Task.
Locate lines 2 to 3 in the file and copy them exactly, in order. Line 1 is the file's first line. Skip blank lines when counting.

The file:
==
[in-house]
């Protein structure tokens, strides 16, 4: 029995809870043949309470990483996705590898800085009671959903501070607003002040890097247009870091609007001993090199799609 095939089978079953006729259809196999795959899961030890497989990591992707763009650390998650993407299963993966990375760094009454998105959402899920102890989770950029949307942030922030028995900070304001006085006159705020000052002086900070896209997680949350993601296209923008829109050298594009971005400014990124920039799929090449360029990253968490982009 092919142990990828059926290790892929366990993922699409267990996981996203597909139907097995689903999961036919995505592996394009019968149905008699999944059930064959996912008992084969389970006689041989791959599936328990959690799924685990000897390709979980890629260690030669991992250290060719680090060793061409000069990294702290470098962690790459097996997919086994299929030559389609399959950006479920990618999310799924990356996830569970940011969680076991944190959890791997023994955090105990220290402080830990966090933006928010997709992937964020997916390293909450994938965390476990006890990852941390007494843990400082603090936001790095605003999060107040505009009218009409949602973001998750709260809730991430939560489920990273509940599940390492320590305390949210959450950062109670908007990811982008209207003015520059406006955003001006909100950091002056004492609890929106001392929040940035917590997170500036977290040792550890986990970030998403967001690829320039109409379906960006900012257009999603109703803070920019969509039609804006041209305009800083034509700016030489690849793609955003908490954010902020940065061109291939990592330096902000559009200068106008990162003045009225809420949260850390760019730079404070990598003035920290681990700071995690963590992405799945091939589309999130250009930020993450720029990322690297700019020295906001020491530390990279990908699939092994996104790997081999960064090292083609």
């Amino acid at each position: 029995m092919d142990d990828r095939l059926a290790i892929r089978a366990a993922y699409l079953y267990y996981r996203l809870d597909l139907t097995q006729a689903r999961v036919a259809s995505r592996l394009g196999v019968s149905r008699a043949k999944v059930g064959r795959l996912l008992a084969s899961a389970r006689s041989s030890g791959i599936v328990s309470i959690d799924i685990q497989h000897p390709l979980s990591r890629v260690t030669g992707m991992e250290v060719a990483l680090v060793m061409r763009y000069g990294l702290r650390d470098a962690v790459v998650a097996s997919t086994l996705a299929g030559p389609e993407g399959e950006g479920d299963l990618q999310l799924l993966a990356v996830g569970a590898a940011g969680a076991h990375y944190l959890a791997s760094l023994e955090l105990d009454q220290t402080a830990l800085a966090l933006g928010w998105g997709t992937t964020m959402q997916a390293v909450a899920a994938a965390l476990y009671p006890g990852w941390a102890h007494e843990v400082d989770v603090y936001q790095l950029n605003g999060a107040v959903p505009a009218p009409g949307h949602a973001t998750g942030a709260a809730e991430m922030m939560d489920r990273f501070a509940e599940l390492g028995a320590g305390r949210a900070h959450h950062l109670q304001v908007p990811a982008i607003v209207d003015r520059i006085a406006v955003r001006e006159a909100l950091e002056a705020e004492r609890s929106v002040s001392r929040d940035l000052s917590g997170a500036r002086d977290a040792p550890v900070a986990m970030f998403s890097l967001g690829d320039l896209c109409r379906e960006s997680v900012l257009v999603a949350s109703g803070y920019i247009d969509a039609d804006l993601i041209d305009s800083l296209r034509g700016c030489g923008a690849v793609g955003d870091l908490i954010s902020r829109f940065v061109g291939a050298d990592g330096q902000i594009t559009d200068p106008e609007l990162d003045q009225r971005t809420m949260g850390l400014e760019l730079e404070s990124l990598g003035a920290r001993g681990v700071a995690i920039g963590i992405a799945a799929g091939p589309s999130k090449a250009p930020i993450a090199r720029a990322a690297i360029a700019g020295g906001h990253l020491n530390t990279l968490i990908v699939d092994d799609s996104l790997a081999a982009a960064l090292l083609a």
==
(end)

């Protein structure tokens, strides 16, 4: 029995809870043949309470990483996705590898800085009671959903501070607003002040890097247009870091609007001993090199799609 095939089978079953006729259809196999795959899961030890497989990591992707763009650390998650993407299963993966990375760094009454998105959402899920102890989770950029949307942030922030028995900070304001006085006159705020000052002086900070896209997680949350993601296209923008829109050298594009971005400014990124920039799929090449360029990253968490982009 092919142990990828059926290790892929366990993922699409267990996981996203597909139907097995689903999961036919995505592996394009019968149905008699999944059930064959996912008992084969389970006689041989791959599936328990959690799924685990000897390709979980890629260690030669991992250290060719680090060793061409000069990294702290470098962690790459097996997919086994299929030559389609399959950006479920990618999310799924990356996830569970940011969680076991944190959890791997023994955090105990220290402080830990966090933006928010997709992937964020997916390293909450994938965390476990006890990852941390007494843990400082603090936001790095605003999060107040505009009218009409949602973001998750709260809730991430939560489920990273509940599940390492320590305390949210959450950062109670908007990811982008209207003015520059406006955003001006909100950091002056004492609890929106001392929040940035917590997170500036977290040792550890986990970030998403967001690829320039109409379906960006900012257009999603109703803070920019969509039609804006041209305009800083034509700016030489690849793609955003908490954010902020940065061109291939990592330096902000559009200068106008990162003045009225809420949260850390760019730079404070990598003035920290681990700071995690963590992405799945091939589309999130250009930020993450720029990322690297700019020295906001020491530390990279990908699939092994996104790997081999960064090292083609």
């Amino acid at each position: 029995m092919d142990d990828r095939l059926a290790i892929r089978a366990a993922y699409l079953y267990y996981r996203l809870d597909l139907t097995q006729a689903r999961v036919a259809s995505r592996l394009g196999v019968s149905r008699a043949k999944v059930g064959r795959l996912l008992a084969s899961a389970r006689s041989s030890g791959i599936v328990s309470i959690d799924i685990q497989h000897p390709l979980s990591r890629v260690t030669g992707m991992e250290v060719a990483l680090v060793m061409r763009y000069g990294l702290r650390d470098a962690v790459v998650a097996s997919t086994l996705a299929g030559p389609e993407g399959e950006g479920d299963l990618q999310l799924l993966a990356v996830g569970a590898a940011g969680a076991h990375y944190l959890a791997s760094l023994e955090l105990d009454q220290t402080a830990l800085a966090l933006g928010w998105g997709t992937t964020m959402q997916a390293v909450a899920a994938a965390l476990y009671p006890g990852w941390a102890h007494e843990v400082d989770v603090y936001q790095l950029n605003g999060a107040v959903p505009a009218p009409g949307h949602a973001t998750g942030a709260a809730e991430m922030m939560d489920r990273f501070a509940e599940l390492g028995a320590g305390r949210a900070h959450h950062l109670q304001v908007p990811a982008i607003v209207d003015r520059i006085a406006v955003r001006e006159a909100l950091e002056a705020e004492r609890s929106v002040s001392r929040d940035l000052s917590g997170a500036r002086d977290a040792p550890v900070a986990m970030f998403s890097l967001g690829d320039l896209c109409r379906e960006s997680v900012l257009v999603a949350s109703g803070y920019i247009d969509a039609d804006l993601i041209d305009s800083l296209r034509g700016c030489g923008a690849v793609g955003d870091l908490i954010s902020r829109f940065v061109g291939a050298d990592g330096q902000i594009t559009d200068p106008e609007l990162d003045q009225r971005t809420m949260g850390l400014e760019l730079e404070s990124l990598g003035a920290r001993g681990v700071a995690i920039g963590i992405a799945a799929g091939p589309s999130k090449a250009p930020i993450a090199r720029a990322a690297i360029a700019g020295g906001h990253l020491n530390t990279l968490i990908v699939d092994d799609s996104l790997a081999a982009a960064l090292l083609a």